In the second chapter on ” The Mind”,, Parent writes perceptively, “In Zen, mind and awareness are regarded as one and the same. The mind of awareness is open and spacious, the container of your experience. Like a mirror, it does not have any particular color or content of its own, but reflects whatever appears.”

Later, Parent elaborates, “What we discover as we look with non-judgmental awareness at the workings of our mind is that it isn’t just one mind. The Zen tradition teaches that we have both a thinking mind and an instinctive mind… The thinking mind is referred to as the conscious mind and the the instinctive mind is regarded as the subconscious or unconscious. Particularly important for tennis and other sports are how these minds are involved in decision-making and performing….Playing in the Zone means that you use your thinking mind for strategy, but rely on the instinctive mind for decision-making in action.”

Adds Scanlon, “Many times one aspect of your mind is functioning at a very high level and another isn’t. However, during the times when I played in the Zone, all the aspects of my mind were operating at their peak, at the right time and in the right place. The key was turning my performance over to my instinctive mind. When you play competitive tennis, being completely in sync rather than struggling with self-consciousness can translate into huge differences in results. People think that getting into the Zone means blocking out thoughts and clearing your mind. It actually is the full expression of all aspects of mind in perfect coordination.”

In Chapter Three ( ” The Match”), Scanlon recollects a U.S. Open quarterfinal he played in 1983 against compatriot Mark Dickson. Scanlon served for the match at 5-3 in the fifth set, and not only lost his serve but also took a spill, bruising his right hip. The match proceeded to a final set tie-break. Scanlon was drifting into negativity but then he ” remembered to flip the positive-thought switch.” Scanlon reminded himself that the match would be over in ten minutes. He knew that sounder execution in that sequence would be the decisive factor and made up his mind that he would execute better shots when it counted.

He sums up the experience this way in ” Zen Tennis”: “I could have thought about the misfortune of losing my serve for the match, or the pain in my hip, or the shot I’d just missed or the embarrassment I’d feel if I choked the match away. But my training helped me flip the switch and turn on positive thoughts before the tiebreaker. Ten minutes later I had won the match snd reached the semifinals of the US Open. When the time came to produce my best performance, I aced it!”

Let’s proceed to ” The Path of Improvement.” Here Dr. Parent is perhaps at the top of his philosophical and analytical game. He writes, ” Mindful awareness is an opportunity for exploration, discovering subtleties that you may not have noticed before. In Zen Tennis you are simply and non-judgmentally paying attention to what you are doing while you are doing it, being an objective observer of your own movements. This is different from self-conscious action, in which you are watching what you’re doing with a critical eye, directing your body to move a particular way, and bringing a sense of judgment and worry to the experience. Ideally, you want to be mindfully aware of every shot you play. You want to be fully present with your movements, but free from self-consciousness. By doing so, you can recognize your patterns, enabling you to reinforce your successes and learn from your mistakes.”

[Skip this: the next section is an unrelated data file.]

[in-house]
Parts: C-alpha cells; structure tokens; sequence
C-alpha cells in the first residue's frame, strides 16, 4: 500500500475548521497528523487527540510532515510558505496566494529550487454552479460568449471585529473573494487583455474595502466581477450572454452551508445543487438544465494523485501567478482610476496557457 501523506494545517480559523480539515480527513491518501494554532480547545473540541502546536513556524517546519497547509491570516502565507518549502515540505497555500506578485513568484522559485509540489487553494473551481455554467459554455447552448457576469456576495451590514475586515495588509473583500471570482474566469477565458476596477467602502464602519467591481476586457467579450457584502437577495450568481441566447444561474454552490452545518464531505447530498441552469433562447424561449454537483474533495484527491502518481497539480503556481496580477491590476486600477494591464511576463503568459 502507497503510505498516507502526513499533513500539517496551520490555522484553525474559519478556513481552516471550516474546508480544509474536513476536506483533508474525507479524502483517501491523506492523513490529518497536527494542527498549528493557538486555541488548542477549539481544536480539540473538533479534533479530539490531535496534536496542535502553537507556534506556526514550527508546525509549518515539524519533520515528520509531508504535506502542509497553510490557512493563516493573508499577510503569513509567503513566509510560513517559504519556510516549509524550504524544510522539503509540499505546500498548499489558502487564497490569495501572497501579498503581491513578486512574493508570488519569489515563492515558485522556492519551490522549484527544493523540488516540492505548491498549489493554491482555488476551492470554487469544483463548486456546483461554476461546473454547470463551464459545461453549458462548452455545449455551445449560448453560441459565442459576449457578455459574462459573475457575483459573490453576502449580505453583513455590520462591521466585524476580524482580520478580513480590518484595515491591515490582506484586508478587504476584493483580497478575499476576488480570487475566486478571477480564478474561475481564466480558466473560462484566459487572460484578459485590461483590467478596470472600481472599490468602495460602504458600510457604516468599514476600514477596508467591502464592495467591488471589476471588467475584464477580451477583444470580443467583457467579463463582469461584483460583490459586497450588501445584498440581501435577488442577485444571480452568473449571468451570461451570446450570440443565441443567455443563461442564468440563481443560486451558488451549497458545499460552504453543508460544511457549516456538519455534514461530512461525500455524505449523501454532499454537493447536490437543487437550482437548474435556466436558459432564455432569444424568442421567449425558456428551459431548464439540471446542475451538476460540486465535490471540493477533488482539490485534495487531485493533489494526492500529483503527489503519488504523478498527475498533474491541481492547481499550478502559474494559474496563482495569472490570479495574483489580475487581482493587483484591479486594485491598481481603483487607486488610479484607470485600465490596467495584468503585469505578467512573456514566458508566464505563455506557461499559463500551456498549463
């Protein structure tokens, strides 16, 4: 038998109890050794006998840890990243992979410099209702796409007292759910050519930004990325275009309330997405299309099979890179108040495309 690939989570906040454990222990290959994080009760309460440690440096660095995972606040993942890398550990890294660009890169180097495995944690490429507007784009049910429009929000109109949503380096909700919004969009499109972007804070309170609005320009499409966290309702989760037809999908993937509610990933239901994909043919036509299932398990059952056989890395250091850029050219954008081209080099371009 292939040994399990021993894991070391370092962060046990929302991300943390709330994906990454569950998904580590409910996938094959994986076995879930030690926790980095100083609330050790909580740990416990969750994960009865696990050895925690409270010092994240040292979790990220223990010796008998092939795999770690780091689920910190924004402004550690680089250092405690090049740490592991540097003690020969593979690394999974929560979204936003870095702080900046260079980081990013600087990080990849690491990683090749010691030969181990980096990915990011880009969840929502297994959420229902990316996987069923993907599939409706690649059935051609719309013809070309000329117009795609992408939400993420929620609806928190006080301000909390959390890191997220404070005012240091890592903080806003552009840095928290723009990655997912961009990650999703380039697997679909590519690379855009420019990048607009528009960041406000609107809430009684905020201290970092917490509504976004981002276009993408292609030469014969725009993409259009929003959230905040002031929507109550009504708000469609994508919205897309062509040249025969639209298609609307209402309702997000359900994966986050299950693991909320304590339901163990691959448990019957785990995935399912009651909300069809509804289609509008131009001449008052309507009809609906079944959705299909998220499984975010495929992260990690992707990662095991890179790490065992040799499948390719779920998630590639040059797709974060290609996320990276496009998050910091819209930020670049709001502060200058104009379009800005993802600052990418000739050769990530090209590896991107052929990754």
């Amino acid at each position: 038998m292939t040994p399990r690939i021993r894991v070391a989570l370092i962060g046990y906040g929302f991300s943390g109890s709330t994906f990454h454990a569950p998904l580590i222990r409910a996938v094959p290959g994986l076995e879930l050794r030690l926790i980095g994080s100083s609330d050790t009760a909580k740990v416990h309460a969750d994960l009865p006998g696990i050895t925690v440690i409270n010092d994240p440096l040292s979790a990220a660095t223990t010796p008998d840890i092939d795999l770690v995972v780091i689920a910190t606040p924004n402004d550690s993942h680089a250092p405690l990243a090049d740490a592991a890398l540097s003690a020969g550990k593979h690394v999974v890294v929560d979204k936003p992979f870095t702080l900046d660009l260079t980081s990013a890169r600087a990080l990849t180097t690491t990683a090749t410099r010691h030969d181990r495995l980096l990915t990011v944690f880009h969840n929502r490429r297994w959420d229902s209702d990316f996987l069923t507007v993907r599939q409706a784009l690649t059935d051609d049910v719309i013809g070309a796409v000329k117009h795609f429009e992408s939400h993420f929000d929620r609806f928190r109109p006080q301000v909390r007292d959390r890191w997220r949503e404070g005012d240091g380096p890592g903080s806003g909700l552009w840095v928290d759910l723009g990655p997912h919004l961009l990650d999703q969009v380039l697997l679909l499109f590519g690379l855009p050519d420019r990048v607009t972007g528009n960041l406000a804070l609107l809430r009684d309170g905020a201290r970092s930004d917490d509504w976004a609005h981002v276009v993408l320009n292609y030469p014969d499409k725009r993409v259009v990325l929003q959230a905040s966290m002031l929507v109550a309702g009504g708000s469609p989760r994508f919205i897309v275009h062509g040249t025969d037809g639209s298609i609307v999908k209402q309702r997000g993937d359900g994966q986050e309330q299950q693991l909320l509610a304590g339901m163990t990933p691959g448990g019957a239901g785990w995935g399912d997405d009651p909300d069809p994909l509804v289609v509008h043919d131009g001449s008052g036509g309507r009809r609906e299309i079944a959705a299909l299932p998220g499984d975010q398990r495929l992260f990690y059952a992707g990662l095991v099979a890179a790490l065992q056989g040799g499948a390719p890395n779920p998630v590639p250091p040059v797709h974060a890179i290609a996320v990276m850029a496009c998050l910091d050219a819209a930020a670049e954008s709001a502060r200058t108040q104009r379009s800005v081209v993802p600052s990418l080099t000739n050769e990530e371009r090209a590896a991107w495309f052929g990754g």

And so we move on to the concluding chapter, ” The Game Of Life.” Scanlon recalls losing an agnonizing battle against McEnroe at Wimbledon in 1983, just a few months before he upended the esteemed left-hander at the U.S. Open. He had set points in every set but lost them all and fell in straight sets at the All England Club. Scanlon felt ” depressed” at the time. But Scanlon altered his attitude and reexamined his loss, turning it into a triumph of sorts.

He writes in ” Zen Tennis”, ” The experience helped me through a number of challenges in my business and in my life since retiring from tennis. As a financial advisor I have weathered major crises in the markets over the years. My tennis experiences helped me to maintain a positive attitude and emerge stronger from each disappointment. I have a wonderful family and a successful business. So perhaps losing at Wimbledon [against] wasn’t so bad after all.”

The book is well worth reading. ” Zen Tennis” offers readers a wealth of good material. It should be read more than once by serious players with high aspirations. In my view, Scanlon and Parent are a first rate doubles team, blending their views cogently, looking out over the field of tennis competition freshly, giving us all a good deal to think about.

Reviewed by Rich Neher

Bill Scanlon almost needs no introduction. He is a former professional U.S. tennis player who won seven singles and two doubles titles during his 13 year professional career. The right-hander reached his career-high ATP singles ranking of World No. 9 in January 1984. He is known for upsetting top-seeded John McEnroe (7–6, 7–6, 4–6, 6–3) in the fourth round at the 1983 US Open and log wins over eight players who had been or would be ranked #1 in the world, including Stan Smith, Ilie Nastase (twice), Björn Borg, John McEnroe (three times), Ivan Lendl, Mats Wilander, Boris Becker, and Andre Agassi.